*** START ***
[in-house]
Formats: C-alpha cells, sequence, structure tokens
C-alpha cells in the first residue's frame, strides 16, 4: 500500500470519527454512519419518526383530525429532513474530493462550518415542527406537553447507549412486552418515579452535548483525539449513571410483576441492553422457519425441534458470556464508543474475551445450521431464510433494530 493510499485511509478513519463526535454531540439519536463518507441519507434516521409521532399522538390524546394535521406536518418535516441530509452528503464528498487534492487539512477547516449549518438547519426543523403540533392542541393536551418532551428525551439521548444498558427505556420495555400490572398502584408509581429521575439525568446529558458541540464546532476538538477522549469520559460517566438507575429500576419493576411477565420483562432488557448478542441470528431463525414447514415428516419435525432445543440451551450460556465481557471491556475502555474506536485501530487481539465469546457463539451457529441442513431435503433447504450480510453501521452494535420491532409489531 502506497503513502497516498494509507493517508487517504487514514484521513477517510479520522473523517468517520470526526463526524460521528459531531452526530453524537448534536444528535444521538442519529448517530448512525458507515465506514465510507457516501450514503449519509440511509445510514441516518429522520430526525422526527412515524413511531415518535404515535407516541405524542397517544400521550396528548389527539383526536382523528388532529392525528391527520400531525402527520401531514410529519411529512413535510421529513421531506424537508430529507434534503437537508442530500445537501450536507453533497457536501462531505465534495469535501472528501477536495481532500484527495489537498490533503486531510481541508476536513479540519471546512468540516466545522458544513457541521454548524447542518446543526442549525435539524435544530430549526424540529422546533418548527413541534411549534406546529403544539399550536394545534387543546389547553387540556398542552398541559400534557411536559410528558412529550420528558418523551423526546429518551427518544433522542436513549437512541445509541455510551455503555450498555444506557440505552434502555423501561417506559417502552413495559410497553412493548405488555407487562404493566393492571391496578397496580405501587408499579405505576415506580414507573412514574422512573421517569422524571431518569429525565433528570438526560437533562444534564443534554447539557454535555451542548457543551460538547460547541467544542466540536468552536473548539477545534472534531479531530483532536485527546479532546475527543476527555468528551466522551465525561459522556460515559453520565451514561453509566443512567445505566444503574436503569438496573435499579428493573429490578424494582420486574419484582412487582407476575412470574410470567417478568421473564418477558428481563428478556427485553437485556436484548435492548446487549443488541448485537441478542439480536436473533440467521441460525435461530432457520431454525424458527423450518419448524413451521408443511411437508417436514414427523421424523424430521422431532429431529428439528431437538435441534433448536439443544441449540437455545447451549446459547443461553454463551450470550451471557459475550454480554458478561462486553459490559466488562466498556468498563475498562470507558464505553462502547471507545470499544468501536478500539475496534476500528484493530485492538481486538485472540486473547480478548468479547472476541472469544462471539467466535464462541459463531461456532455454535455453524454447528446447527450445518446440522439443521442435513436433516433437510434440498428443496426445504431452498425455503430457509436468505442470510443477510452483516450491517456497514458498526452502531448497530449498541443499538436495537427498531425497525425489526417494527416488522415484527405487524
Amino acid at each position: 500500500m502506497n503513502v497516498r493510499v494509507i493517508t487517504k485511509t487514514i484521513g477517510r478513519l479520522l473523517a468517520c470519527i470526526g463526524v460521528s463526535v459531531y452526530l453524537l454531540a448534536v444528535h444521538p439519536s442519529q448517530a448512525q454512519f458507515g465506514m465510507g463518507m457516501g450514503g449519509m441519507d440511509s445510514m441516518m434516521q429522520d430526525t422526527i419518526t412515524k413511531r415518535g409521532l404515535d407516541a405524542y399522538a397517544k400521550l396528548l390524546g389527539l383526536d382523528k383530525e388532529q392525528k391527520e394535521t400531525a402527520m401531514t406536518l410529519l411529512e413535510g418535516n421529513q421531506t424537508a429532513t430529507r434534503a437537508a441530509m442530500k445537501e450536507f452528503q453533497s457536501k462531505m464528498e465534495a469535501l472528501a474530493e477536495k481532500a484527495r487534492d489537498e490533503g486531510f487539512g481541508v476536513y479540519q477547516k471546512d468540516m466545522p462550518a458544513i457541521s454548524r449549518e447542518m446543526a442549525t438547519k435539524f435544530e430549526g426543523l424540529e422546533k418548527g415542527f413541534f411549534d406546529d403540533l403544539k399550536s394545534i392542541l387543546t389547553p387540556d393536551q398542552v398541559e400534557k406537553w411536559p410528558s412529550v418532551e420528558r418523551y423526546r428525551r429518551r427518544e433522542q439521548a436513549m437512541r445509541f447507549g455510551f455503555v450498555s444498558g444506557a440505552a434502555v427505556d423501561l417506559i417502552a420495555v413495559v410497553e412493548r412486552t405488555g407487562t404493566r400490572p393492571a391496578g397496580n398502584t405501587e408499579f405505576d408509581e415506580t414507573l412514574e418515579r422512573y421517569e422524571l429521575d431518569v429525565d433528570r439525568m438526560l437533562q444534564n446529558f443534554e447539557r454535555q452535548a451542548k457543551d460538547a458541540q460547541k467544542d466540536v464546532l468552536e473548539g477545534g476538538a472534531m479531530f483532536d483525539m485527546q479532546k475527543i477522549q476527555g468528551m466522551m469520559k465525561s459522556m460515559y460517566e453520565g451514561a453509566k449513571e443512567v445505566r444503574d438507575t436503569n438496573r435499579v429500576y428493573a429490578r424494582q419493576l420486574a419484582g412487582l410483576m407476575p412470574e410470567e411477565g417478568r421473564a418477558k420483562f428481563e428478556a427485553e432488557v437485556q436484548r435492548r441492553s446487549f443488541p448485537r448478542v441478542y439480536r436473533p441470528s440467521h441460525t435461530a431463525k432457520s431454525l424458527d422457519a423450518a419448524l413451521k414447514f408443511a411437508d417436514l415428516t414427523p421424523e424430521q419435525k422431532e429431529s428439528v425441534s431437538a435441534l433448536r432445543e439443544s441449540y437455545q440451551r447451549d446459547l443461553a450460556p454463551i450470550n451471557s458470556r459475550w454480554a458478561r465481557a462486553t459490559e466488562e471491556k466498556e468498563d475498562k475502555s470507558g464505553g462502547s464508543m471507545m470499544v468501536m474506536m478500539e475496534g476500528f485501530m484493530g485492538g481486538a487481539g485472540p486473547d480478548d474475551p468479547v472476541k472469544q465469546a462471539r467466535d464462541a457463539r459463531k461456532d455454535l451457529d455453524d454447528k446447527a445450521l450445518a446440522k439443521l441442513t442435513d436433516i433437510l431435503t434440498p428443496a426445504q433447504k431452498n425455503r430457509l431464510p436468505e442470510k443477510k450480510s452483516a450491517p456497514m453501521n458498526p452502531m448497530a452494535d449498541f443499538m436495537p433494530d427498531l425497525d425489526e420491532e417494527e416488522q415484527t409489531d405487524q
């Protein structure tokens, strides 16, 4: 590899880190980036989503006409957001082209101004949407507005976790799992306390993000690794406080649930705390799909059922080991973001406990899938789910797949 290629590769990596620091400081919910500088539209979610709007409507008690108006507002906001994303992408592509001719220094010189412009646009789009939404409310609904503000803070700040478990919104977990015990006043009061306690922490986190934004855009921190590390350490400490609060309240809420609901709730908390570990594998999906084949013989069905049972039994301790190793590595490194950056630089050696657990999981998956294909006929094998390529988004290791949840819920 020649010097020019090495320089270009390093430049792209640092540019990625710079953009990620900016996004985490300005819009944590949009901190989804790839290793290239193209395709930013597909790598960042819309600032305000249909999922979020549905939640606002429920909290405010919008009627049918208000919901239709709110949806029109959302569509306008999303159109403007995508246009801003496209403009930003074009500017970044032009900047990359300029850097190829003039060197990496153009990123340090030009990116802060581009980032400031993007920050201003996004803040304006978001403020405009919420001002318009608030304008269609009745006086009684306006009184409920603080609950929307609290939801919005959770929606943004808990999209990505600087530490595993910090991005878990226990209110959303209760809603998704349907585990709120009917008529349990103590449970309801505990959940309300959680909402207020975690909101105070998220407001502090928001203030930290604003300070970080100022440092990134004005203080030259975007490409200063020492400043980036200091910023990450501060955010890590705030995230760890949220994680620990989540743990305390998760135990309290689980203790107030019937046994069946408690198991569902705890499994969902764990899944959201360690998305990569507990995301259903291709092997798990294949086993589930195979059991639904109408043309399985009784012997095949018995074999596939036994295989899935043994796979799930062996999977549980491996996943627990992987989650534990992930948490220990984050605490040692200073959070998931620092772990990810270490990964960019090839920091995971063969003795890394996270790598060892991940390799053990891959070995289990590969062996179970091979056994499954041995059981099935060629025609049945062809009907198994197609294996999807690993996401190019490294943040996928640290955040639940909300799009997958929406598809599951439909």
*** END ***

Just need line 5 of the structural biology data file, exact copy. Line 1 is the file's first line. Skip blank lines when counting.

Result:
């Protein structure tokens, strides 16, 4: 590899880190980036989503006409957001082209101004949407507005976790799992306390993000690794406080649930705390799909059922080991973001406990899938789910797949 290629590769990596620091400081919910500088539209979610709007409507008690108006507002906001994303992408592509001719220094010189412009646009789009939404409310609904503000803070700040478990919104977990015990006043009061306690922490986190934004855009921190590390350490400490609060309240809420609901709730908390570990594998999906084949013989069905049972039994301790190793590595490194950056630089050696657990999981998956294909006929094998390529988004290791949840819920 020649010097020019090495320089270009390093430049792209640092540019990625710079953009990620900016996004985490300005819009944590949009901190989804790839290793290239193209395709930013597909790598960042819309600032305000249909999922979020549905939640606002429920909290405010919008009627049918208000919901239709709110949806029109959302569509306008999303159109403007995508246009801003496209403009930003074009500017970044032009900047990359300029850097190829003039060197990496153009990123340090030009990116802060581009980032400031993007920050201003996004803040304006978001403020405009919420001002318009608030304008269609009745006086009684306006009184409920603080609950929307609290939801919005959770929606943004808990999209990505600087530490595993910090991005878990226990209110959303209760809603998704349907585990709120009917008529349990103590449970309801505990959940309300959680909402207020975690909101105070998220407001502090928001203030930290604003300070970080100022440092990134004005203080030259975007490409200063020492400043980036200091910023990450501060955010890590705030995230760890949220994680620990989540743990305390998760135990309290689980203790107030019937046994069946408690198991569902705890499994969902764990899944959201360690998305990569507990995301259903291709092997798990294949086993589930195979059991639904109408043309399985009784012997095949018995074999596939036994295989899935043994796979799930062996999977549980491996996943627990992987989650534990992930948490220990984050605490040692200073959070998931620092772990990810270490990964960019090839920091995971063969003795890394996270790598060892991940390799053990891959070995289990590969062996179970091979056994499954041995059981099935060629025609049945062809009907198994197609294996999807690993996401190019490294943040996928640290955040639940909300799009997958929406598809599951439909």